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October 2016: Looking Into the Human Heart

(above) Page 1 of seven-page series of posters titled "The Human Heart." (below) Small versions of pages 2-7 of series. Published by Christian Witness Press in Kong Kong. Ca. 1930s-1940s.

This wordless poster series, each page measuring 30.75" x 21.25", builds entirely on symbols to communicate its message about human need, struggle, and salvation; only its title, item number, publisher name, and location are printed in English. The likely venue for use of the poster was in small church or evangelism meetings, or on street corners. These and similar posters were used to explain the need for salvation, Christian discipleship, and sanctification. An accompanying tract in English, not available to the Archives, explains the posters. Without the tract, the following is an approximate interpretation of the posters based on Christian and traditional Chinese symbolism. The dominant image is the human heart, governed by God or natural appetites, qualities, and vices.

In the poster above, possibly depicting the unregenerate person, Scripture and the Holy Spirit radiate light on the black heart of the person not yet a Christian, while appetites along with the devil at the center rule; the Law (six-pointed star) is present but darkened. Although it is unclear how much the creators depended on a traditional Chinese world view to formulate what they represent, possible meanings for the symbols from left to right, top to bottom:

  • The open book symbolizes the Bible
  • The dove symbolizes the Holy Spirit
  • The cross symbolizes Jesus Christ crucified
  • The wolf could symbolize self-interest, savagery, and greed
  • The eye could symbolize human perspective
  • The mouth symbolizes speech and witness
  • The peacock could symbolize vainglory and showing off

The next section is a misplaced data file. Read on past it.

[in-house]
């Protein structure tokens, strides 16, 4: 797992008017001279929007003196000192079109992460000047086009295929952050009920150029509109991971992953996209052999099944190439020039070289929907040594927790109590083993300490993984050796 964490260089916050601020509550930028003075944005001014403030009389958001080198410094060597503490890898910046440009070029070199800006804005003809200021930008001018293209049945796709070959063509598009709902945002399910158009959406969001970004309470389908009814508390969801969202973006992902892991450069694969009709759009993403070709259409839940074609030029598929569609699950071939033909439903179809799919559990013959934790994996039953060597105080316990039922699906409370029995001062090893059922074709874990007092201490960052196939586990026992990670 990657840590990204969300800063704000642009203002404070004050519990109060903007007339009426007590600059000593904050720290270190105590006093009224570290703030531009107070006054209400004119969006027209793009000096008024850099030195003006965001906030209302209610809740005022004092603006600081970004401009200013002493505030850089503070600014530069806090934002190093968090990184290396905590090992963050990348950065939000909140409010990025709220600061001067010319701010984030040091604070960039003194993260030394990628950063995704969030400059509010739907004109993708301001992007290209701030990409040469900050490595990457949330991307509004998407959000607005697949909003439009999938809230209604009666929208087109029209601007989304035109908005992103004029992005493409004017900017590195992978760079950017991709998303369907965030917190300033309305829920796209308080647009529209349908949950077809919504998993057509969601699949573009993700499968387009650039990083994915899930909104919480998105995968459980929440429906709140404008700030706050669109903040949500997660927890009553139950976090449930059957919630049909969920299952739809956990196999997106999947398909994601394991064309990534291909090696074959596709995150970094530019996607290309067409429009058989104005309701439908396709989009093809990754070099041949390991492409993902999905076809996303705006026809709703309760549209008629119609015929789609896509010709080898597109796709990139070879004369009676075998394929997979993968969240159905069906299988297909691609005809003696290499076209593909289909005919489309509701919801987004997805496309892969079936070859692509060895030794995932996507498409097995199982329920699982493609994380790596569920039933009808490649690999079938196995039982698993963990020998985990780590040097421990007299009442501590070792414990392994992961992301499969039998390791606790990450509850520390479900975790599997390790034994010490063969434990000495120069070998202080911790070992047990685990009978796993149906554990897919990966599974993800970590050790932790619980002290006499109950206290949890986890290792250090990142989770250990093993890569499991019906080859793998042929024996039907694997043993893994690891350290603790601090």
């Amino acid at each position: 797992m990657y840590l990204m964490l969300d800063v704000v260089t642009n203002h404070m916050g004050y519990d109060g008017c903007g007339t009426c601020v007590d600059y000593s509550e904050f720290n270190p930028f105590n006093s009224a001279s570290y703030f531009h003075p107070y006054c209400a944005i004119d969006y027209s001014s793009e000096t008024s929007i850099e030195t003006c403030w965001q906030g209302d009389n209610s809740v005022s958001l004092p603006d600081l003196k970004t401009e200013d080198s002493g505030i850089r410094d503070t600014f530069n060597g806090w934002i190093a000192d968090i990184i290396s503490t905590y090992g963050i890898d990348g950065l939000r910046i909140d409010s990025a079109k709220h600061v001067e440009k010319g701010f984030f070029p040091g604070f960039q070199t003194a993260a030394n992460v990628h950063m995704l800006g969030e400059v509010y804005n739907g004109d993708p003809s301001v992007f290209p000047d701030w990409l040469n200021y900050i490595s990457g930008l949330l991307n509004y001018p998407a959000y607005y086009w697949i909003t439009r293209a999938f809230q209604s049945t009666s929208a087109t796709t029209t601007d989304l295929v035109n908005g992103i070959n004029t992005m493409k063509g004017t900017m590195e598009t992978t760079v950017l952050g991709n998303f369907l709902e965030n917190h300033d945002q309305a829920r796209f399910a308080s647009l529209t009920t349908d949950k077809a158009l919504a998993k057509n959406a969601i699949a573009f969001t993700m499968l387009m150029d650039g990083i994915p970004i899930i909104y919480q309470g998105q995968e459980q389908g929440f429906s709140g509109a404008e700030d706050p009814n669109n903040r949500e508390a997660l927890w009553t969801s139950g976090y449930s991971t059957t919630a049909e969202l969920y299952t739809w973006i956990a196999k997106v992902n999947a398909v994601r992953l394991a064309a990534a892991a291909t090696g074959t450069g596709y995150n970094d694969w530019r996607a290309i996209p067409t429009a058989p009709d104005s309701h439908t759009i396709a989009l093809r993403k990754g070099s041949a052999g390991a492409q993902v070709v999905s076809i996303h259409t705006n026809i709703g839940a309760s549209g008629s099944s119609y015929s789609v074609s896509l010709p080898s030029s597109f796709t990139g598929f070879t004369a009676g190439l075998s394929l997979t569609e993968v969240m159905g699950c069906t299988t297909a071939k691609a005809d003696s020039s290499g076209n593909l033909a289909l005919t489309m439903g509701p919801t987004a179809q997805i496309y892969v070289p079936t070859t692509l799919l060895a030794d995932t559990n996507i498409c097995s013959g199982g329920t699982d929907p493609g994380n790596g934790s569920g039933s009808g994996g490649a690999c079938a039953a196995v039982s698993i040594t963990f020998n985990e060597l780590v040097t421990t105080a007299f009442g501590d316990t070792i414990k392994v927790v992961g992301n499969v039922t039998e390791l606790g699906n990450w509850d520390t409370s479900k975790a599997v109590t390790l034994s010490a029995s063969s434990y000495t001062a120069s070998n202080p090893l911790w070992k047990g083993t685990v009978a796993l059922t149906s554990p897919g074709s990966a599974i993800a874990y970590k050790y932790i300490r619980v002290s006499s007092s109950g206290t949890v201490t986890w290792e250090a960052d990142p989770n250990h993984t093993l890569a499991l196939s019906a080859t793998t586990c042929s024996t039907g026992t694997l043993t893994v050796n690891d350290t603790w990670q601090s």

• The snake could symbolize cunning and power
  • The 6-pointed star could symbolize God's Law as expressed in the Ten Commandments
  • The devil could symbolize both the devil, demons, and evil influence of Christian theology
  • The goat (or sheep) could symbolize respect for parents and masculinity
  • The tiger could symbolize courage, bravery, and strength
  • The turtle could symbolize longevity and immortality
  • The pig could symbolize tolerance and optimism or laziness and gluttony

In some ways, the series becomes a puzzle with the missing tract's guidance. See and compare each poster below for suggested meanings across the series.

The poster set was recently transferred from the BGC Museum Collection (held by Buswell Library's College Archives & Special Collection as accession 1981.0472). See other examples of Chinese evangelism posters.

Page 2. Scripture and the Holy Spirit radiate light on the gray heart of the person who is coming to faith in Christ, with the appetites and devil disarrayed while the Law (6-pointed star) is being enlightened at the center.

Page 3. Scripture, the Holy Spirit, and the cross of the risen Christ surround the sight, speech, and witness of the committed Christian, with the Law fully enlightened at the center. All of the appetites and natural qualities are expelled from the joyful yellow heart.

Page 4. The Bible is closed, the Holy Spirit is flying away, the devil rules, the Law is muted, and demons control all the appetites and natural qualities that occupy the black heart of the unrepentant person.

Page 5. The death of the Christian is depicted with family kneeling in prayer nearby, light streaming down from the awaiting heaven, and angels welcoming and guiding him to heaven.

Page 6. The death of the non-Christian is depicted by taunting demons, the fires of hell, the scale of justice tipped against him, drink and cigarettes nearby, and in billowing smoke overhead.
Page 7. With eyes closed, the wayward Christian is inattentive to the Bible, the Holy Spirit, the cross, and the Law, while the devil and natural appetites crowd in to regain control of the dull gray heart.

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Last Revised: 10/01/16
Expiration: indefinite

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